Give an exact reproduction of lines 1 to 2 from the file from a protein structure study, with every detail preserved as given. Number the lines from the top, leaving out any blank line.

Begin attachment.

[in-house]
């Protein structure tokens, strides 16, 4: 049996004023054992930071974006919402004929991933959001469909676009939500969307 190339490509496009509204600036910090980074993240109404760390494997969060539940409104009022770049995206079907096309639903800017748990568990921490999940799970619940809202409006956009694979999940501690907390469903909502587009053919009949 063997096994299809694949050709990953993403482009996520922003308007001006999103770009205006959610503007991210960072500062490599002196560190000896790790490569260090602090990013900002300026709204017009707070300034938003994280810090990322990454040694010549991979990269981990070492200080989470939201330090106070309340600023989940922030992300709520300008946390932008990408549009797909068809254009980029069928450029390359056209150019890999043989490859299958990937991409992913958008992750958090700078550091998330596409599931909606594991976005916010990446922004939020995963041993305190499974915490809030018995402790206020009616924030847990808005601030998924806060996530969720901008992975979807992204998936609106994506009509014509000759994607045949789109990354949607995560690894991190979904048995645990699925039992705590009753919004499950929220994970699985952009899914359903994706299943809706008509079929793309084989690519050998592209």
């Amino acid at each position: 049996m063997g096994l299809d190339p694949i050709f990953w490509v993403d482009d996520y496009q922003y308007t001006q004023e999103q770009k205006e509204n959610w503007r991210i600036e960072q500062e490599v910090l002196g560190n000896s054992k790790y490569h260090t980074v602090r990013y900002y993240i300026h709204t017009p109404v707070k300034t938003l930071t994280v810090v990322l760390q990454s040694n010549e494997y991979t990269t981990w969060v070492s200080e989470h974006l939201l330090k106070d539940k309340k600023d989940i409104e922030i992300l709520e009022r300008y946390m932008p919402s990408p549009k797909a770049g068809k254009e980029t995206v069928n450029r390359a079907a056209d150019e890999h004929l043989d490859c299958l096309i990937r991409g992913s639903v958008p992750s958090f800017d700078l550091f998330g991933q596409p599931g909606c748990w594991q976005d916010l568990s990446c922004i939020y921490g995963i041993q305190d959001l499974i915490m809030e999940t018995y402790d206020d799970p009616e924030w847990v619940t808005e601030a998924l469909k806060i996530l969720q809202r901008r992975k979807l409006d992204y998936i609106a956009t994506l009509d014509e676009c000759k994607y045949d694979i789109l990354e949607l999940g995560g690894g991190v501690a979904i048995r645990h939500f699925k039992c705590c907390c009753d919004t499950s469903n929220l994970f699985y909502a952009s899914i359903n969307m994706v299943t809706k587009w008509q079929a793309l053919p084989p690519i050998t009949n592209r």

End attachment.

[in-house]
């Protein structure tokens, strides 16, 4: 049996004023054992930071974006919402004929991933959001469909676009939500969307 190339490509496009509204600036910090980074993240109404760390494997969060539940409104009022770049995206079907096309639903800017748990568990921490999940799970619940809202409006956009694979999940501690907390469903909502587009053919009949 063997096994299809694949050709990953993403482009996520922003308007001006999103770009205006959610503007991210960072500062490599002196560190000896790790490569260090602090990013900002300026709204017009707070300034938003994280810090990322990454040694010549991979990269981990070492200080989470939201330090106070309340600023989940922030992300709520300008946390932008990408549009797909068809254009980029069928450029390359056209150019890999043989490859299958990937991409992913958008992750958090700078550091998330596409599931909606594991976005916010990446922004939020995963041993305190499974915490809030018995402790206020009616924030847990808005601030998924806060996530969720901008992975979807992204998936609106994506009509014509000759994607045949789109990354949607995560690894991190979904048995645990699925039992705590009753919004499950929220994970699985952009899914359903994706299943809706008509079929793309084989690519050998592209």